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Mr. Hoban: To ask the Secretary of State for Health pursuant to the answer of 9 January 2006, Official Report, columns 11112W, on birth costs, what the reference costs are for the three resource groups specified for each NHS trust providing maternity care in 200304. 
John Bercow: To ask the Secretary of State for Health how many brain tumour patients she estimates would benefit from the use of (a) carmustine implants and (b) temozolomide; and what the cost of such treatment would be. 
Ms Rosie Winterton: There are around 1,900 new cases of malignant glioma each year in England and Wales. The number of glioma patients who would benefit from treatment with carmustine implants or temozolomide will depend on tumour grading.
According to the British National Formulary (50th edition), the cost of one carmustine implant is £650.38, excluding value added tax. The cost of treatment will depend on the number of implants used and will vary in individual cases. Costs may vary in different settings because of negotiated procurement discounts.
The cost of temozolomide is £17.30 for 5X5 milligram tablets, £69.20 for 5X20 milligram tablets, £346.00 for 5X100 milligram tablets and £865 for 5X250 milligram tablets, excluding VAT. The cost of treatment may vary depending on individual circumstances, and in different settings because of negotiated procurement discounts.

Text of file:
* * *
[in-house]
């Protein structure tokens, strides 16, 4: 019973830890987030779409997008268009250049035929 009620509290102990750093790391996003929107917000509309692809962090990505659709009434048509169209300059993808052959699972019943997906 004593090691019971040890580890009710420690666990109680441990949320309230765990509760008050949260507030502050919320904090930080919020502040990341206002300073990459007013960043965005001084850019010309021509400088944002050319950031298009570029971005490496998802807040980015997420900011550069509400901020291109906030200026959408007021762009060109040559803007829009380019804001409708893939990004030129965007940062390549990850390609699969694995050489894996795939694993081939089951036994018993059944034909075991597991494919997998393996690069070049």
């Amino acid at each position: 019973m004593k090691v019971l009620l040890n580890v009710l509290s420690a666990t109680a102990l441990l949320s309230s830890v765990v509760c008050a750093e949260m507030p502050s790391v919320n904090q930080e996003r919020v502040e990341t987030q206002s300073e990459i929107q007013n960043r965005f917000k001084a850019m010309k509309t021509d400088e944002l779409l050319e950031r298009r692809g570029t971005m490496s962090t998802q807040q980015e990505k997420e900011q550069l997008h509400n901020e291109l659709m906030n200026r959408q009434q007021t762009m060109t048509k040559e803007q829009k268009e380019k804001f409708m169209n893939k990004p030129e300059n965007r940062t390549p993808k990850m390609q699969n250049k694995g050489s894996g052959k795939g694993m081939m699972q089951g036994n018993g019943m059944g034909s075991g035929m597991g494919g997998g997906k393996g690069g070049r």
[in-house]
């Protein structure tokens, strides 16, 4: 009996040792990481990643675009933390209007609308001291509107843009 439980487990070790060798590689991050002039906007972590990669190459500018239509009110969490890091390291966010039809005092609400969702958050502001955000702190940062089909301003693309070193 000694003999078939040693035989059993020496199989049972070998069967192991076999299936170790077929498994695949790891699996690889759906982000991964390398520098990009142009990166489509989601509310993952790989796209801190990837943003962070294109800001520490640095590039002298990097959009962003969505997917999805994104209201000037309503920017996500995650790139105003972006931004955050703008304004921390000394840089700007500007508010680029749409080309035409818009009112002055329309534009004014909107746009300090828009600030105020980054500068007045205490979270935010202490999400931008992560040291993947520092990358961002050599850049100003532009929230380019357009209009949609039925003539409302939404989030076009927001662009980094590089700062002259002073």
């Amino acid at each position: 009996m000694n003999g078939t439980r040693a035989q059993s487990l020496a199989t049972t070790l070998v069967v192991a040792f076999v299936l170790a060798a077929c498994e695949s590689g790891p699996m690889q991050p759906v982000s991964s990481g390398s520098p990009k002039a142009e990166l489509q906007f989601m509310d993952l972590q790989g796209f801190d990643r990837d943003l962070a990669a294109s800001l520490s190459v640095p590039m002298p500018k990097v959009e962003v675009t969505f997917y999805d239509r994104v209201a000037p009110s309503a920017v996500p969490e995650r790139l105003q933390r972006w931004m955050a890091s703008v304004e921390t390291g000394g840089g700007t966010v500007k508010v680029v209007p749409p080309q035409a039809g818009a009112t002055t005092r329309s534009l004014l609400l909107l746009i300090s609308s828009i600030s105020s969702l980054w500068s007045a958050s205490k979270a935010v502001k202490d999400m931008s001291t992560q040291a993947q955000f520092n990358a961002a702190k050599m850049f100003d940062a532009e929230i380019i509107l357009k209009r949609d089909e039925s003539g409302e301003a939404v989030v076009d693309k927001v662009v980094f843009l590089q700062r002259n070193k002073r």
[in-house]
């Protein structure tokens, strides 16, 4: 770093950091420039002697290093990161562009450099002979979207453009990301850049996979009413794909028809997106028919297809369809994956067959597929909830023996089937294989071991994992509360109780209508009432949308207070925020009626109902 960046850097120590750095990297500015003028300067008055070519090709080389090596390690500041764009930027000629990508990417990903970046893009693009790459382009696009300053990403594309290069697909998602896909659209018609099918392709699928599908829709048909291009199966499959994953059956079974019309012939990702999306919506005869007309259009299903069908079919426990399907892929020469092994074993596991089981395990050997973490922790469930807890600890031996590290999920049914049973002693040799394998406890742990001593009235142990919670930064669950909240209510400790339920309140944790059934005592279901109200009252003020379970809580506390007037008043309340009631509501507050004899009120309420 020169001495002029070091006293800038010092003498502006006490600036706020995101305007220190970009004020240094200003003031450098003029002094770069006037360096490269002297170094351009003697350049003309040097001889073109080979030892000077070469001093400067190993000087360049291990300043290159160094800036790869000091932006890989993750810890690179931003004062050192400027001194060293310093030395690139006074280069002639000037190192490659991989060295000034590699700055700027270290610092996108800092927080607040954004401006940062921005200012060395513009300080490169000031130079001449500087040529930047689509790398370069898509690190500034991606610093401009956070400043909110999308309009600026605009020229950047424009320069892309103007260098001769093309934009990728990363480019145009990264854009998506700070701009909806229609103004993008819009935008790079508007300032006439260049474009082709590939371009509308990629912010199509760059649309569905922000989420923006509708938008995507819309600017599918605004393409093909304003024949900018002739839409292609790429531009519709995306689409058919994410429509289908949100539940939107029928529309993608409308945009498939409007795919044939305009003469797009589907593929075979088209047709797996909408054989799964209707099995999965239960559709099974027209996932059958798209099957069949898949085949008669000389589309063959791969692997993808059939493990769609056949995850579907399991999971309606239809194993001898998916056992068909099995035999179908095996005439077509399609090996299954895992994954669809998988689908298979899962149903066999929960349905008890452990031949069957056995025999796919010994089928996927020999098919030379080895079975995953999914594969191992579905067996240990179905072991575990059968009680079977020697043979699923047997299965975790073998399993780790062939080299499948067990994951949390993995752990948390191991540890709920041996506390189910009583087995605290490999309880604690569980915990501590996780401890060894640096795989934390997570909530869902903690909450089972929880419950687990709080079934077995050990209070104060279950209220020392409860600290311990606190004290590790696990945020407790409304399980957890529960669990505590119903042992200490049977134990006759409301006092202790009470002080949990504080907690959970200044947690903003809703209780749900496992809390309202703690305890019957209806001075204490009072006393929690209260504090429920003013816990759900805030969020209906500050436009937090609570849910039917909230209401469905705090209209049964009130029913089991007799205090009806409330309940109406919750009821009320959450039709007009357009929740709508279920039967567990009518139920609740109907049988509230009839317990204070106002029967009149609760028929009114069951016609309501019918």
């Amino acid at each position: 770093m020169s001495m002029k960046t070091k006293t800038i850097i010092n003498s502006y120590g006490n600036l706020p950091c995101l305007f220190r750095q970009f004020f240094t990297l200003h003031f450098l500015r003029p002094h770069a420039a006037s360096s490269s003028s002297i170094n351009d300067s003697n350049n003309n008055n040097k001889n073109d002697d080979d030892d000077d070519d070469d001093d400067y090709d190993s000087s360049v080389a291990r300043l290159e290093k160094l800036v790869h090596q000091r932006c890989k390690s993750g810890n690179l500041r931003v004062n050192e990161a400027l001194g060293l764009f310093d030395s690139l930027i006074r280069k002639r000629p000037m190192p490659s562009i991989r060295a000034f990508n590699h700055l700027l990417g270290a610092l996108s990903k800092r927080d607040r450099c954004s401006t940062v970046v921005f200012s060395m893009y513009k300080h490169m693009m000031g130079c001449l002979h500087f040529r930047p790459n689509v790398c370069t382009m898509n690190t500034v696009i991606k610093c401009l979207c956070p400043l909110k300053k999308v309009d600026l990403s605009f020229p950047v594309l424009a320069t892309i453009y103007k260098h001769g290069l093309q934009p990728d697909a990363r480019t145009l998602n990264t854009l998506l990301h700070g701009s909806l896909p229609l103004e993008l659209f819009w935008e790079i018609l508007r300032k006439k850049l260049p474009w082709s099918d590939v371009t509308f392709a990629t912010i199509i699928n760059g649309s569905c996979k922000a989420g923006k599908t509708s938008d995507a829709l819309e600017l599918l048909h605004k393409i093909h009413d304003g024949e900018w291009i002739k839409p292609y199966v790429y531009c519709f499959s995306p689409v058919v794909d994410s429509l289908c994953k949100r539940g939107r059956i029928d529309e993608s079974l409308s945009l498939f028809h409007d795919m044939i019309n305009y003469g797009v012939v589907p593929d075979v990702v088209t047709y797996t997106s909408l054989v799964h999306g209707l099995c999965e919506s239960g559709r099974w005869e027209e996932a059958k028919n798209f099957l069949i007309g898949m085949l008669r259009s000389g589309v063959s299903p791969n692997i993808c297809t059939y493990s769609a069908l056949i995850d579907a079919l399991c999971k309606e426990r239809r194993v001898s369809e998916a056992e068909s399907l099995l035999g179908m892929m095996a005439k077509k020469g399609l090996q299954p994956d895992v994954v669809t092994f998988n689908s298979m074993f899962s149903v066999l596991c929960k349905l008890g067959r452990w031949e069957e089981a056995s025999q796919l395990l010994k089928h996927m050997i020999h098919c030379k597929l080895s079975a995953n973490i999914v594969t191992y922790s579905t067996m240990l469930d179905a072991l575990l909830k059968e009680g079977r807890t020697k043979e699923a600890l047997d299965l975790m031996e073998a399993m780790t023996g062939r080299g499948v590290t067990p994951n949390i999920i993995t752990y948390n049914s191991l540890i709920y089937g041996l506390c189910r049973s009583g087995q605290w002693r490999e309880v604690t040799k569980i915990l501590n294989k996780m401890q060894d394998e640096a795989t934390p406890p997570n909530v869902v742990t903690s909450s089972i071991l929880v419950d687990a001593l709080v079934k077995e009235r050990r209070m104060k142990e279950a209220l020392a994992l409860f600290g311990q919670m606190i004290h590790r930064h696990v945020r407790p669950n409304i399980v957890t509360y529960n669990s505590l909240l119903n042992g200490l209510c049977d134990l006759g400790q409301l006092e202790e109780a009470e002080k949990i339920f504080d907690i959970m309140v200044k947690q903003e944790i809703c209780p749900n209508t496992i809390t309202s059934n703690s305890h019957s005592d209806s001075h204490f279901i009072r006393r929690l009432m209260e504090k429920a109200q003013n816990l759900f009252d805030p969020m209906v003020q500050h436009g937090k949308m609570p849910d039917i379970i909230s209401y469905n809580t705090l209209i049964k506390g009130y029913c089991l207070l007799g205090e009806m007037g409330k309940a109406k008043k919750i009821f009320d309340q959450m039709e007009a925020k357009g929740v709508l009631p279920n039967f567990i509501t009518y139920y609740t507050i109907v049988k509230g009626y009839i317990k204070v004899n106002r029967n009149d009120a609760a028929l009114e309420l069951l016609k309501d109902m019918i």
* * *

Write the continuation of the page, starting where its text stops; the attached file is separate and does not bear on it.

John Bercow: To ask the Secretary of State for Health what assessment she has made of the disparity in the availability of temozolomide treatment for brain tumour sufferers in different parts of England. 
Jane Kennedy: In June 2004, Professor Mike Richards, the National Cancer Director published a report into variations in usage of cancer drugs approved by the then National Institute for Clinical Excellence (NICE), including temozolomide for recurrent malignant glioma.
This report showed considerable variation in drug usage between cancer networks and set out a number of recommendations to address this. One of the recommendations was to ensure that action plans were developed to respond to the report findings.
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The action plans were encouraging, confirming that the profile of implementing NICE appraisals has increased and that where problems have been identified they have been, or are in the process of being, addressed.
Ms Rosie Winterton: This Government are committed to the expansion of radiotherapy capacity. This will increase and improve access to radiotherapy services to all cancer patients. Much has been done already, for example:
In addition, a national radiotherapy advisory group, chaired by the National Cancer director, is considering all aspects of planning and delivery of radiotherapy services including: streamlining service delivery; service quality; equipment requirements; training and workforce needs; and future developments. The group will advise Ministers on the development and delivery of high quality radiotherapy services later this year.
This guidance, in conjunction with the significant improvements to cancer services resulting from the national health service cancer plansuch as improved waiting times, more cancer specialists, and more equipment to diagnose and treat cancerswill ensure that survival rates for brain tumour patients improve.